The Smith Parties contend that all services provided to the patient under a doctor's plan of care, including meal preparation and light housekeeping, are considered medical because they are administered according to the physician's orders and at the direction of a registered nurse. [Diemer Decl., ¶ 8; A. Smith Dep. at 21-24, 27-28; Declaration of Anthony Smith ("A. Smith Decl.") TJ3.] Home Instead contends, however, that some services prescribed by a physician can be considered non-medical and performed within the licensure of a PSA which would not violate its Franchise Agreements.

         Home Again/Purpose

         As a PSA, Elder Care provided non-medical home care to seniors. As opposed to an HHA, Elder Care was not allowed (both by its Franchise Agreement and Indiana licensure restrictions) to provide any medical care. Elder Care was required to refer its clients in need of medical care to HHAs to have their medical needs met, resulting in a disruption of the continuity of medical and non-medical care. [See G. Smith Dep. at 33.] In November 2011, Mr. and Mrs. Smith formed Home Again Senior Care, Inc., now known as Purpose Home Health, Inc. ("Home Again" or "Purpose"), a separately-licensed HHA corporation through which medical home health care is available to clients referred to it by both Elder Care and other area Home Instead franchises.[2] Purpose provides medical-based services; it is not licensed as a PSA. [Dimer Decl. ¶¶ 5, 7, 9; A. Smith Decl. ¶¶ 5, 6.]

         Purpose and Elder Care regularly made referrals to one another. [See A. Smith Dep. at 73; Elder Care Dep. at 37-38.] In addition, Elder Care caregivers sometimes worked as Purpose home health aides, providing the greatest possible continuity of care. [A. Smith Dep. at 75.] Likewise, a number of administrative employees provided services for both Elder Care and Purpose. [Elder Care Dep. at 5-6, 33-35, 68, 78-79.] Other Home Instead franchisees in central Indiana have also developed a referral relationship with Purpose because, as stated above, Home Instead franchisees cannot provide HHA medical services. [Morrison Dep. at 91-93; 11/3/15 Deposition of Tanya Morrison ("11/3/15 Morrison Dep.") at 78-79; see also Deposition of Andrea Holt, a former Elder Care employee ("Holt Dep.") at 46-47, 49, 77, 78-79.]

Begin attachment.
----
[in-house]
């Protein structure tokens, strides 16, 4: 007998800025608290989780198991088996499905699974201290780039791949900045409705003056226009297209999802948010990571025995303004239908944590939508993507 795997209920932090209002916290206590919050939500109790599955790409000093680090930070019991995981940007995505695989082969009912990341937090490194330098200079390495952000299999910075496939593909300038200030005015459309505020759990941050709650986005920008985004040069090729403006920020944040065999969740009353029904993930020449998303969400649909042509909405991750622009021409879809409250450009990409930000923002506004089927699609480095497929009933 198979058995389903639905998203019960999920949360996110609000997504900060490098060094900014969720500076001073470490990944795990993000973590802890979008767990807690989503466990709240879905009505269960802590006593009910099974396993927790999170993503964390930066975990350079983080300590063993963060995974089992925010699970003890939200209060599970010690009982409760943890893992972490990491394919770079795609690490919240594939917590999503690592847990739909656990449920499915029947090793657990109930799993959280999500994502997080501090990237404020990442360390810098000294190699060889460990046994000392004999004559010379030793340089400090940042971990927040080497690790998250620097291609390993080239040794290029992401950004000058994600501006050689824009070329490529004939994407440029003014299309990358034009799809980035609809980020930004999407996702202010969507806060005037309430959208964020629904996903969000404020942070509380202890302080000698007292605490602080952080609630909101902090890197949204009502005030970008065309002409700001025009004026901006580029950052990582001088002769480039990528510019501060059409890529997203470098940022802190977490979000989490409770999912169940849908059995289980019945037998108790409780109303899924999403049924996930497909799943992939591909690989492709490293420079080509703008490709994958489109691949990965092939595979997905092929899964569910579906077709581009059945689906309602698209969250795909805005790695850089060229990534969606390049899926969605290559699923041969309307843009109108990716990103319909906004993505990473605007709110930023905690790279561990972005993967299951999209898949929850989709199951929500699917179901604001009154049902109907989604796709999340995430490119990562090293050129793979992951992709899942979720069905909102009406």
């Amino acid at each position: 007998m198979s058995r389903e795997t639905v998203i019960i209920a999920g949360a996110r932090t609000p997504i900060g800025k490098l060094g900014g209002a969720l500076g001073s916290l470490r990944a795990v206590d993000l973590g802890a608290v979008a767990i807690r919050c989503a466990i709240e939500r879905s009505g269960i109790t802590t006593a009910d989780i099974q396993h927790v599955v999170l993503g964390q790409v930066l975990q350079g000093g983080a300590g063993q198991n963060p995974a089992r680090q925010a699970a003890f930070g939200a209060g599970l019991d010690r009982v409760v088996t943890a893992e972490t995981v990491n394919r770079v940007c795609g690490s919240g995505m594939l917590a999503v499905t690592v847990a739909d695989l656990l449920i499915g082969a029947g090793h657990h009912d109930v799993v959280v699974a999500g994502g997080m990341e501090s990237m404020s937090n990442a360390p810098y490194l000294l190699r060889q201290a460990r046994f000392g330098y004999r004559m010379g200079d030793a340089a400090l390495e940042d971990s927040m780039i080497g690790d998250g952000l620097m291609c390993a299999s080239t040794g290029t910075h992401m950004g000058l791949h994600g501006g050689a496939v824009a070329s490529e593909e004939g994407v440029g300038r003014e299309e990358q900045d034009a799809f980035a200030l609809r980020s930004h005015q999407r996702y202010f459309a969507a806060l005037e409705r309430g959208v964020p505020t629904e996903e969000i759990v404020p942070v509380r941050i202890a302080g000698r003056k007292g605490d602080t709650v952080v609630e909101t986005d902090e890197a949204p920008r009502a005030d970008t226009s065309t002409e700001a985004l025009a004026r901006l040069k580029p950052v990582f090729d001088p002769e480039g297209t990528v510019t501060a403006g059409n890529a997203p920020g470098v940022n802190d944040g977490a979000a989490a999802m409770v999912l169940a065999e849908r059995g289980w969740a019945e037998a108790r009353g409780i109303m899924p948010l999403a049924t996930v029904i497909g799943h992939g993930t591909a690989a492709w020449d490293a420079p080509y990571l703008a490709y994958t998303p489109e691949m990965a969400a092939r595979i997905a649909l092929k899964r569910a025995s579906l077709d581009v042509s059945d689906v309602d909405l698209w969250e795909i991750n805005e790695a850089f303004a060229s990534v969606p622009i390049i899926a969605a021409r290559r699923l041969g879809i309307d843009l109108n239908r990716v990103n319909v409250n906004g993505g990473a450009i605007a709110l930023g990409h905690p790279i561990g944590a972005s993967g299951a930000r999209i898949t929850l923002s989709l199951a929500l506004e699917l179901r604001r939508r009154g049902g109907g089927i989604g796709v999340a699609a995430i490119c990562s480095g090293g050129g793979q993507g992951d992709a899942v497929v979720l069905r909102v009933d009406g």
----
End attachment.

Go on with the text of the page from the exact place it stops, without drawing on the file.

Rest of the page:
Home Instead's Investigation of the Smiths, Elder Care, and Home Again

         Not until March 2013 did Home Instead first learn of Home Again's operations, [3]which gave rise to two concerns: (1) the possible confusion caused by the use of the name "Home Again";[4] and (2) the possibility that Home Again would provide services in direct competition with Home Instead.

         The Franchise Agreement prohibits Elder Care and the Smiths from competing with Home Instead and making unauthorized use of any Home Instead licensed mark. With regard to prohibited competition, the Franchise Agreement provides as follows:

In consideration for this specialized training, Trade Secrets, --Confidential information-and rights, Franchisee' covenants that during the term of this Agreement and for a period of two (2) years following the expiration of termination of this Agreement, that neither Franchisee nor any of its officers, directors, managers or employees shall, either directly or indirectly, for themselves or through, on behalf of, or in conjunction with any other person, partnership, corporation or limited liability company:
(1) divert, or attempt to divert, any business or customer of the Franchised Business to any competitor, by direct or indirect inducement or otherwise, or to perform, directly or indirectly, any other act injurious or prejudicial to the goodwill associated with the Licensed Marks and the System;
(2) own, maintain, operate, engage in, or have any financial or beneficial interest (including any interests in any corporations, partnerships, trusts, limited liability companies, incorporated associations or joint ventures) advise, assist, or make loans to, any non-medical companionship and domestic care service business that is of a character and concept similar to